U.S. Reps. Elijah E. Cummings and Peter Welch, Democrats from Maryland and Vermont, respectively, on Thursday announced an investigation into price hikes for multiple sclerosis drugs made by companies including Bayer, Novartis, Sanofi, Teva and Roche.
A Sixth Circuit panel on Friday shot down a challenge to Foreign Account Tax Compliance Act measures from Sen. Rand Paul, R-Ky., and others, ruling that the group can’t show they were actually harmed by the law.
President Donald J. Trump’s deregulatory bent inspired cautious optimism among employers, but employment attorneys say change has been slow in coming at the U.S. Department of Labor, which still has key political positions unfilled seven months after the president's inauguration.
House Ways and Means Committee members urged the Internal Revenue Service to stop rehiring employees who had been fired for performance issues, noting Thursday that the agency has come under fire for the practice and that a recent audit raised “serious concerns.”
President Donald Trump on Friday announced that he will elevate U.S. Cyber Command to a top-level military command focused on cyberspace operations, with U.S. Department of Defense brass also considering whether to separate Cybercom from the National Security Agency.
Seattle’s new tax on high-income earners has significant hurdles to overcome with three lawsuits alleging it is unconstitutional, but if the city wins, it could clear a path for a statewide income tax and inspire other municipalities seeking to implement similarly progressive tax systems.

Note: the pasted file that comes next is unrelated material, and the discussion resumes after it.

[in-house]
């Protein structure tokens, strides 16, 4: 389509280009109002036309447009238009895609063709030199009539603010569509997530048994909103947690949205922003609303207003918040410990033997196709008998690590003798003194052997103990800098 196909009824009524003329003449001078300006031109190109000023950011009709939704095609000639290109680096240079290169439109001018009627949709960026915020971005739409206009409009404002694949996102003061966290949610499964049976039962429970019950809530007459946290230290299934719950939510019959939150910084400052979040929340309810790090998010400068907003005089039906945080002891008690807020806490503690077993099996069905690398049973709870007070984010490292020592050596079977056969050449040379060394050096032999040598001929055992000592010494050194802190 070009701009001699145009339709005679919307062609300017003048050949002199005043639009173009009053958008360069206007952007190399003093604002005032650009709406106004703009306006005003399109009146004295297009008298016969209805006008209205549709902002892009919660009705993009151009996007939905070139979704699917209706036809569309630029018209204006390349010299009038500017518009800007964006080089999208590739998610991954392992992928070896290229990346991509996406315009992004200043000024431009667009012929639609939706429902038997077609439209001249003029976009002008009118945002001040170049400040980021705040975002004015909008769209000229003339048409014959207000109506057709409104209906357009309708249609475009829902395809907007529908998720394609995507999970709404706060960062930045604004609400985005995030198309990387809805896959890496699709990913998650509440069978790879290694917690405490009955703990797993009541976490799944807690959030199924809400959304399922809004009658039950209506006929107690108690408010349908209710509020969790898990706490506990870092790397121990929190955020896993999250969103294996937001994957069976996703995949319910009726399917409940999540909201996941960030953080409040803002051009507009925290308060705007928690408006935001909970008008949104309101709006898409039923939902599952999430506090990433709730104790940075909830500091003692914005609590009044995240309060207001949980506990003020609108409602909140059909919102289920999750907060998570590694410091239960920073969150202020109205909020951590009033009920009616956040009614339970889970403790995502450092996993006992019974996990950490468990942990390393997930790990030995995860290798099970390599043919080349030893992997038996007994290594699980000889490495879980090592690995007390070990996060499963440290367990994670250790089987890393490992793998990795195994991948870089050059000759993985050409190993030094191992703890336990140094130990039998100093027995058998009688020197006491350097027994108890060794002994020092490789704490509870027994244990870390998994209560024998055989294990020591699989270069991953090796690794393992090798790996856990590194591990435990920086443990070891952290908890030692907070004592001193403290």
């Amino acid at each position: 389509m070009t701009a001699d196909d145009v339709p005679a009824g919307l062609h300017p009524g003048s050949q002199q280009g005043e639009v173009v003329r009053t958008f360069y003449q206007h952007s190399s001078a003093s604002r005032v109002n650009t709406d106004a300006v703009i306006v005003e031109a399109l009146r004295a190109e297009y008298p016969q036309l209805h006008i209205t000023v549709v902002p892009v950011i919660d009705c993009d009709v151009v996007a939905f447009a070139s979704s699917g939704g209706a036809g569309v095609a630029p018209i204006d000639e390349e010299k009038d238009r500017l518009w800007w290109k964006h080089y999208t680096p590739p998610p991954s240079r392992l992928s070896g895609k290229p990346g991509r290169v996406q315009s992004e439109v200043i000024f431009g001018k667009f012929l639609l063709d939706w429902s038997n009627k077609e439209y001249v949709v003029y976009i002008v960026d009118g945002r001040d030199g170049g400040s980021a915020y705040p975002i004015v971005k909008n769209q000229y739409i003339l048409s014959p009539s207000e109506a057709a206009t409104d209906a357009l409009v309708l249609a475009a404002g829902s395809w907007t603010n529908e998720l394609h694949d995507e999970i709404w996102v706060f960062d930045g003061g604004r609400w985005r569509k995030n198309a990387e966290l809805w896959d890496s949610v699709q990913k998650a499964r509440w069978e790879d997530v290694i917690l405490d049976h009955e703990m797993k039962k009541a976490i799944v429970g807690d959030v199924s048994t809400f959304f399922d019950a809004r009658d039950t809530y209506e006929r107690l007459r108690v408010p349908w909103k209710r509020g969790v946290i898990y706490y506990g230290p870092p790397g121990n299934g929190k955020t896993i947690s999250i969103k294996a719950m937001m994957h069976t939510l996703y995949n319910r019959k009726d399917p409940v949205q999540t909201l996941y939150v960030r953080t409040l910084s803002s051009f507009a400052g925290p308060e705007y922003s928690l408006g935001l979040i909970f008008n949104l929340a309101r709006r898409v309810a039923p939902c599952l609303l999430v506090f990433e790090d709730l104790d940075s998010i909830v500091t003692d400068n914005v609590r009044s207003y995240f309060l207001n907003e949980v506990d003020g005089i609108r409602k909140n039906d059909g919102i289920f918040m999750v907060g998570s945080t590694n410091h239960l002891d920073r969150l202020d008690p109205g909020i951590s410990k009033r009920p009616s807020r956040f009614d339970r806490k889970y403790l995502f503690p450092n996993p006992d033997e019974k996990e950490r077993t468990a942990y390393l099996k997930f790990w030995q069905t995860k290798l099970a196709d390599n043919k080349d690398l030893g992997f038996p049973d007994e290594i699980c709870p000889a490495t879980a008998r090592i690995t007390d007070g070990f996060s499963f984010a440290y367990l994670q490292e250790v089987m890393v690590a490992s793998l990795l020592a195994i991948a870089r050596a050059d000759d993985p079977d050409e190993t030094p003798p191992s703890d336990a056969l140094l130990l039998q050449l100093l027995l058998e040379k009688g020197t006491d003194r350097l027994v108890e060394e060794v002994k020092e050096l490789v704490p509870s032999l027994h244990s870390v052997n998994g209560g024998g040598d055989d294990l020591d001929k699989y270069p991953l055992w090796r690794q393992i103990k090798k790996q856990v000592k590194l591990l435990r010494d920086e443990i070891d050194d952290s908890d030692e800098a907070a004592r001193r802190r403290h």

Two experts for the United Nations weighed in Thursday on the net neutrality debate, saying treating all online content equally is crucial to upholding the right of free speech that U.N. member states enjoy.
Cook County’s new soda tax will no longer put Illinois at risk of losing $87 million in federal food stamp funding, the state said Friday after the county adjusted its regulatory language in order to avoid running afoul of federal law.
The U.S. Department of Justice on Wednesday said it is set to end a controversial Obama-era program that sought to cut off scammers from the U.S. financial system but, critics say, ended up targeting payday lenders, gun shops and other businesses that were out of favor with the previous administration.
Recent legislative efforts to amend the Communications Decency Act and remove Section 230 protection from websites that facilitate sex trafficking are commendable, but the vague language in the proposed legislation could open the door for the plaintiffs’ bar to file vexatious lawsuits against even law-abiding websites, says Charles Harris of Mayer Brown LLP.
There is an Obama antitrust legacy of aggressive enforcement, particularly on mergers, but this legacy is mostly ignored. The antitrust bar should care about this oversight, says Kelsey Shannon of the Lynn Law Firm.